Jersey and the Isle of Man, along with the Cayman Islands, are among UK overseas territories which have escaped being placed on the new EU blacklist of tax havens, just agreed in Brussels.
Those islands, plus Bermuda, instead appear on a list of those who have committed by the end of 2018 to reform their tax structures. This “grey” list covers 47 countries which do not meet the EU tax standards but have pledged to change their rules to improve their tax arrangements.
The blacklist itself contains 17 jurisdictions, including Barbados, Grenada, Trinidad and Tobago and, controversially, the United Arab Emirates and South Korea. The other names included are American Samoa, Bahrain,Guam, Macau, Marshall Islands, Mongolia, Namibia, Palau, Panama, Saint Lucia, Samoa and Tunisia.
French finance minister Bruno Le Maire said: “This is not just a one-off process. We will regularly review and update the list in the years to come. Our aim is to ensure that good tax governance becomes the new norm.”
Potential sanctions that could be enforced on members of the list are expected to be discussed early next year. EU members have been left to decide what action to take against the offenders. The imposition of a withholding tax on transactions to tax havens as well as other financial sanctions has been ruled out.
Some states, such as Luxembourg and Malta, opposed stricter sanctions.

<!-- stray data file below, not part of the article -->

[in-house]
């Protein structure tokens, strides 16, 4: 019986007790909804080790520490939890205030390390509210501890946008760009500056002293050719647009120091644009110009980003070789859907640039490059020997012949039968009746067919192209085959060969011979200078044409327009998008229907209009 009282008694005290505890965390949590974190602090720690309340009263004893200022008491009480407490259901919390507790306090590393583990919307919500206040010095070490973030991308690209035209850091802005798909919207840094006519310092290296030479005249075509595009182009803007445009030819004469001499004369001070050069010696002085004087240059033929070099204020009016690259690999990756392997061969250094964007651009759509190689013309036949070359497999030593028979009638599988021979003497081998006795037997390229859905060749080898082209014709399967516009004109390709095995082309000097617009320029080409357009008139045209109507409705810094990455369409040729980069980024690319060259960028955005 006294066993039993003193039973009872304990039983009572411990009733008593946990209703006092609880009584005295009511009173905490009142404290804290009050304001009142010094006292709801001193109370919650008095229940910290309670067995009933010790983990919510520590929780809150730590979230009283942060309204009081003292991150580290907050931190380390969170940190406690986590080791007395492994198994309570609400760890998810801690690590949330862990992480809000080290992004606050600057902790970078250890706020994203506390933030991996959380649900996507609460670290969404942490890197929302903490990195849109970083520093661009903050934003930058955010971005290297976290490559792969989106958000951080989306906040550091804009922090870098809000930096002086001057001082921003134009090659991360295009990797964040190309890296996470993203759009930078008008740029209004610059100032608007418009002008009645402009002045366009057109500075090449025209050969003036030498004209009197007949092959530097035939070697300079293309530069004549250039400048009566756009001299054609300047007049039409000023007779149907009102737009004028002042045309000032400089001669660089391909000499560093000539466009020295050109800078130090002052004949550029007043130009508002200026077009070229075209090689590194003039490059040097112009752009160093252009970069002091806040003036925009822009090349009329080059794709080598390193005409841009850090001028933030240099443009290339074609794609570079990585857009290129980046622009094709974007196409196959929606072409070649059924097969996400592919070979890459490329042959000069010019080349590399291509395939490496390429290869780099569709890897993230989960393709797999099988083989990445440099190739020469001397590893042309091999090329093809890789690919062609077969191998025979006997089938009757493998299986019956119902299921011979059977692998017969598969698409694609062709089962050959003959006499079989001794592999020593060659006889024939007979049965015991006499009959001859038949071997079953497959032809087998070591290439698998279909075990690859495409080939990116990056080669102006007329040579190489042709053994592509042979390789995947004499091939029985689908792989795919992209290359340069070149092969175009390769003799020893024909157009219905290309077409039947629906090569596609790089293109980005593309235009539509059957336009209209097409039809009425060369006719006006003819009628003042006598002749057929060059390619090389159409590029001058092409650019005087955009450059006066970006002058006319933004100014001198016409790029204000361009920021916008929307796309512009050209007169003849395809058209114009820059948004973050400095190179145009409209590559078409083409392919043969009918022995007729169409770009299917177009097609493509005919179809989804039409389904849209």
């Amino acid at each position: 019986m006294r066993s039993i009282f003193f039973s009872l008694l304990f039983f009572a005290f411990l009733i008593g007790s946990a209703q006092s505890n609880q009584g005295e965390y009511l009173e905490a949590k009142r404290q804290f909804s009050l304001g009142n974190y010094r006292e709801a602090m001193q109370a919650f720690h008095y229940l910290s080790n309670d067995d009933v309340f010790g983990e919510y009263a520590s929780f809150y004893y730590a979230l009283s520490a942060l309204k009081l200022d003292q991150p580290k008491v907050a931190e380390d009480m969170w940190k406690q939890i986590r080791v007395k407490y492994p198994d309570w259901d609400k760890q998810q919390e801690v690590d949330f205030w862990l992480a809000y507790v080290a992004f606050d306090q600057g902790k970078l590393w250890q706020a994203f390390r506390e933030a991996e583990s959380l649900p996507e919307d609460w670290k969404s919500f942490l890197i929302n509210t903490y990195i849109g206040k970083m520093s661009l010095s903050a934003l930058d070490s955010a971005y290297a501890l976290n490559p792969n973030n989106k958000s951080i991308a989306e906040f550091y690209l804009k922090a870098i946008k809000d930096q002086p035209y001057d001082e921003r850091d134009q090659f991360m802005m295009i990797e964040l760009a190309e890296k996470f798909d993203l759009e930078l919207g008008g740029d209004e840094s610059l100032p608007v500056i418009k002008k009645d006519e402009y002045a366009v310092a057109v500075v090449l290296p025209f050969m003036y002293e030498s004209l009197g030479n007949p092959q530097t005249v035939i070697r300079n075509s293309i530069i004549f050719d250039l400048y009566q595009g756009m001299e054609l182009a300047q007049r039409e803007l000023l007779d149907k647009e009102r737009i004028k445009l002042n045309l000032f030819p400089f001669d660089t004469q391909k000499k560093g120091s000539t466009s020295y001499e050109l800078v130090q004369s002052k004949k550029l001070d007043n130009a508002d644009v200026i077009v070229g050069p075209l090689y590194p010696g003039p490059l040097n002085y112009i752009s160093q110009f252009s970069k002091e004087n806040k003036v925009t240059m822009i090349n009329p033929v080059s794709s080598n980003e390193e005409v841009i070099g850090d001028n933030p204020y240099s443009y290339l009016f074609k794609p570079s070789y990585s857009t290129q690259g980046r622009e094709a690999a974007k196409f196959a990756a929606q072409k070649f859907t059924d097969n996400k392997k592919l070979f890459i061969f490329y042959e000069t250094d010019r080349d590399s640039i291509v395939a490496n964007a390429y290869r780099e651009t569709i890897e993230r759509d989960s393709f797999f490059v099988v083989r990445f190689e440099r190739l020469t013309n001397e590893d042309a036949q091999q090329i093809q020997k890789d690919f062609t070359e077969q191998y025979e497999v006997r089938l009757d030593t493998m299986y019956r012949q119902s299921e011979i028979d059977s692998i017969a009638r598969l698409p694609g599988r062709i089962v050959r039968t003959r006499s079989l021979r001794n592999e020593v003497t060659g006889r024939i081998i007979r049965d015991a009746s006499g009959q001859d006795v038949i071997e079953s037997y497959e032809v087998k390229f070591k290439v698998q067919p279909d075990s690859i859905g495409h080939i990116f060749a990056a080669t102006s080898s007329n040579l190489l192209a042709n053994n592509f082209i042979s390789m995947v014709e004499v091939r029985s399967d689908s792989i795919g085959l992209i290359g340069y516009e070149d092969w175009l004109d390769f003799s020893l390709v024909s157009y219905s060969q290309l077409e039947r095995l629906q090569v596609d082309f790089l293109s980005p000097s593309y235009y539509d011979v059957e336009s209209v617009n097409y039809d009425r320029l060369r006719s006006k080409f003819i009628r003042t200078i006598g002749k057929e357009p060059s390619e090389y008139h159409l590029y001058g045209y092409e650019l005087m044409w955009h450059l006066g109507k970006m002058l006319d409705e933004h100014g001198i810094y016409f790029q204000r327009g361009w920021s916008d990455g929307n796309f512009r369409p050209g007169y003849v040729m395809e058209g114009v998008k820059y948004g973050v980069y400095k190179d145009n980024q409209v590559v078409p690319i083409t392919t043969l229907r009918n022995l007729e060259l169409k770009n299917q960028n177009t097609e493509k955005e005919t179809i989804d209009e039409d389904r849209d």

The new list comes less than a month after the publication of the Paradise Papers, a global leak containing information about individuals and companies holding offshore finances.
EU finance commissioner Pierre Moscovici had called for countries to “rapidly” adopt a European tax haven list in light of the Panama Papers revelations, as well as arguing that such a list should be enforced with “credible and meaningful” sanctions.
To measure whether a country is a "non-cooperative jurisdiction" the EU index measures the transparency of its tax regime, tax rates and whether the tax system encourages multinationals to unfairly shift profits to low tax regimes to avoid higher duties in other states. In particular these include tax systems that offer incentives such as zero corporate tax to foreign companies.
Estimates suggest that about $750 billion is lost to aggressive avoidance annually.